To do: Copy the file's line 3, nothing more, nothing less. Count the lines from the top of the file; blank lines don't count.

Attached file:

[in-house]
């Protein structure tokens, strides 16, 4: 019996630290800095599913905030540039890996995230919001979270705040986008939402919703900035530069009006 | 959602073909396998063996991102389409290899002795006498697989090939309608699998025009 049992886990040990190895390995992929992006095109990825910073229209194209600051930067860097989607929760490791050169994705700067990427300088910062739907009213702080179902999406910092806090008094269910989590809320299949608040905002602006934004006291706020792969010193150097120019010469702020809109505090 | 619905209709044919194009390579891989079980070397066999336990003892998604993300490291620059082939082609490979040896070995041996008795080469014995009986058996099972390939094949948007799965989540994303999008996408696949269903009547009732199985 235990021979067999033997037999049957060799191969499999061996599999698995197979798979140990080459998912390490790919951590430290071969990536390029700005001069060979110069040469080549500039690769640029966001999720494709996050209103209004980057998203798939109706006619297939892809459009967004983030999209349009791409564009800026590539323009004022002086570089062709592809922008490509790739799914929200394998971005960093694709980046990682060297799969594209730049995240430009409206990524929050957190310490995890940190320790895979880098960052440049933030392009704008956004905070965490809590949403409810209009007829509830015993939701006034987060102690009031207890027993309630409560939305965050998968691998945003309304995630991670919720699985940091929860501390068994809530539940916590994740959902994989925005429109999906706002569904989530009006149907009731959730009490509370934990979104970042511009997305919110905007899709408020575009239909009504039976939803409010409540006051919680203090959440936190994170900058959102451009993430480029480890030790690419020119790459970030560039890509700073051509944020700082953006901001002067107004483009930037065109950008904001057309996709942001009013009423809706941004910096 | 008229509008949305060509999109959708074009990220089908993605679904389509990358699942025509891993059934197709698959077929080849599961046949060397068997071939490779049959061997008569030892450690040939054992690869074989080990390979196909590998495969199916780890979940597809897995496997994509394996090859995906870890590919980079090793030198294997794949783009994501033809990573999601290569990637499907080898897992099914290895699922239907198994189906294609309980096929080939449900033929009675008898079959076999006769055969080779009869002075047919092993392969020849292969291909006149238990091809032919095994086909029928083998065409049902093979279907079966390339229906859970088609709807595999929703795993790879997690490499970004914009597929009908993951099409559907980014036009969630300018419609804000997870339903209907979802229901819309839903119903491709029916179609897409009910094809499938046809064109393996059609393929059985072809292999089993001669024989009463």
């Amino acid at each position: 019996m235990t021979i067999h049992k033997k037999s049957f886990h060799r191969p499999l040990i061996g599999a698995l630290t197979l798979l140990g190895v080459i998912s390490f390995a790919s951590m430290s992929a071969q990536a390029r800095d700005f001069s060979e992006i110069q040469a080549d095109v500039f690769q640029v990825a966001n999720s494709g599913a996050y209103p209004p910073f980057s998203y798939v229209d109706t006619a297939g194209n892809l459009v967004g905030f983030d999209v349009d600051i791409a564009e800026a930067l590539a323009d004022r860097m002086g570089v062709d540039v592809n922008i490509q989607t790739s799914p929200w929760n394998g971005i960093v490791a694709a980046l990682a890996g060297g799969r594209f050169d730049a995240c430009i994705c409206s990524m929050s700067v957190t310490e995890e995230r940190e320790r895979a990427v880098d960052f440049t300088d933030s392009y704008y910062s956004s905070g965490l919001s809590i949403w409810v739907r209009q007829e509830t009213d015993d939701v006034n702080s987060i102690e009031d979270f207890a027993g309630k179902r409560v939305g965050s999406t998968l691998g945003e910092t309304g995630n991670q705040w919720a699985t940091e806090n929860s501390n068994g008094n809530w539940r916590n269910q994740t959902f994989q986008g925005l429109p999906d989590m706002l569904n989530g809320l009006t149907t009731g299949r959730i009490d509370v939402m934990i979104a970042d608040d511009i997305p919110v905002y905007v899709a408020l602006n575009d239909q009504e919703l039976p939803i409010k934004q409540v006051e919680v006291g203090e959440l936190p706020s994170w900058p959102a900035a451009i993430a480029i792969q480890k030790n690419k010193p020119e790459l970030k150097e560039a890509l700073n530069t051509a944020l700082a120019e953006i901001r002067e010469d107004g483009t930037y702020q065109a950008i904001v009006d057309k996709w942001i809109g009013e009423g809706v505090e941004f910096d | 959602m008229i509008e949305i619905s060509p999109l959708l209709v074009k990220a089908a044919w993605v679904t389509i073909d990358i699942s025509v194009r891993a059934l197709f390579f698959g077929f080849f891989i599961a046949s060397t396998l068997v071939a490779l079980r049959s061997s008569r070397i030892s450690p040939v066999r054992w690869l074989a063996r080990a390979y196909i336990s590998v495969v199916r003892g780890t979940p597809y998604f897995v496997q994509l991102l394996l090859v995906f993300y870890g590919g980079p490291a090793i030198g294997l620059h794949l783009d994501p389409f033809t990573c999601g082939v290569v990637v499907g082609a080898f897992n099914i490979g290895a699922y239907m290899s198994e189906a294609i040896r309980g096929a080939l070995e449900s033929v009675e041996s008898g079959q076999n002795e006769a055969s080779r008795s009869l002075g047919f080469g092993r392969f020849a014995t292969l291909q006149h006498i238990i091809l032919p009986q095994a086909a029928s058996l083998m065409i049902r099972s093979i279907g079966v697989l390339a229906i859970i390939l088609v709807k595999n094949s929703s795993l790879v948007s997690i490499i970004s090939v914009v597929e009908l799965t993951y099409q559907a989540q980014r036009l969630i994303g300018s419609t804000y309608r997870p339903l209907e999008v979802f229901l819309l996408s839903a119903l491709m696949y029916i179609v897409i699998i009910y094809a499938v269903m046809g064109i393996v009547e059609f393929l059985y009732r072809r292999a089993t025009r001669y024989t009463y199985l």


């Amino acid at each position: 019996m235990t021979i067999h049992k033997k037999s049957f886990h060799r191969p499999l040990i061996g599999a698995l630290t197979l798979l140990g190895v080459i998912s390490f390995a790919s951590m430290s992929a071969q990536a390029r800095d700005f001069s060979e992006i110069q040469a080549d095109v500039f690769q640029v990825a966001n999720s494709g599913a996050y209103p209004p910073f980057s998203y798939v229209d109706t006619a297939g194209n892809l459009v967004g905030f983030d999209v349009d600051i791409a564009e800026a930067l590539a323009d004022r860097m002086g570089v062709d540039v592809n922008i490509q989607t790739s799914p929200w929760n394998g971005i960093v490791a694709a980046l990682a890996g060297g799969r594209f050169d730049a995240c430009i994705c409206s990524m929050s700067v957190t310490e995890e995230r940190e320790r895979a990427v880098d960052f440049t300088d933030s392009y704008y910062s956004s905070g965490l919001s809590i949403w409810v739907r209009q007829e509830t009213d015993d939701v006034n702080s987060i102690e009031d979270f207890a027993g309630k179902r409560v939305g965050s999406t998968l691998g945003e910092t309304g995630n991670q705040w919720a699985t940091e806090n929860s501390n068994g008094n809530w539940r916590n269910q994740t959902f994989q986008g925005l429109p999906d989590m706002l569904n989530g809320l009006t149907t009731g299949r959730i009490d509370v939402m934990i979104a970042d608040d511009i997305p919110v905002y905007v899709a408020l602006n575009d239909q009504e919703l039976p939803i409010k934004q409540v006051e919680v006291g203090e959440l936190p706020s994170w900058p959102a900035a451009i993430a480029i792969q480890k030790n690419k010193p020119e790459l970030k150097e560039a890509l700073n530069t051509a944020l700082a120019e953006i901001r002067e010469d107004g483009t930037y702020q065109a950008i904001v009006d057309k996709w942001i809109g009013e009423g809706v505090e941004f910096d | 959602m008229i509008e949305i619905s060509p999109l959708l209709v074009k990220a089908a044919w993605v679904t389509i073909d990358i699942s025509v194009r891993a059934l197709f390579f698959g077929f080849f891989i599961a046949s060397t396998l068997v071939a490779l079980r049959s061997s008569r070397i030892s450690p040939v066999r054992w690869l074989a063996r080990a390979y196909i336990s590998v495969v199916r003892g780890t979940p597809y998604f897995v496997q994509l991102l394996l090859v995906f993300y870890g590919g980079p490291a090793i030198g294997l620059h794949l783009d994501p389409f033809t990573c999601g082939v290569v990637v499907g082609a080898f897992n099914i490979g290895a699922y239907m290899s198994e189906a294609i040896r309980g096929a080939l070995e449900s033929v009675e041996s008898g079959q076999n002795e006769a055969s080779r008795s009869l002075g047919f080469g092993r392969f020849a014995t292969l291909q006149h006498i238990i091809l032919p009986q095994a086909a029928s058996l083998m065409i049902r099972s093979i279907g079966v697989l390339a229906i859970i390939l088609v709807k595999n094949s929703s795993l790879v948007s997690i490499i970004s090939v914009v597929e009908l799965t993951y099409q559907a989540q980014r036009l969630i994303g300018s419609t804000y309608r997870p339903l209907e999008v979802f229901l819309l996408s839903a119903l491709m696949y029916i179609v897409i699998i009910y094809a499938v269903m046809g064109i393996v009547e059609f393929l059985y009732r072809r292999a089993t025009r001669y024989t009463y199985l």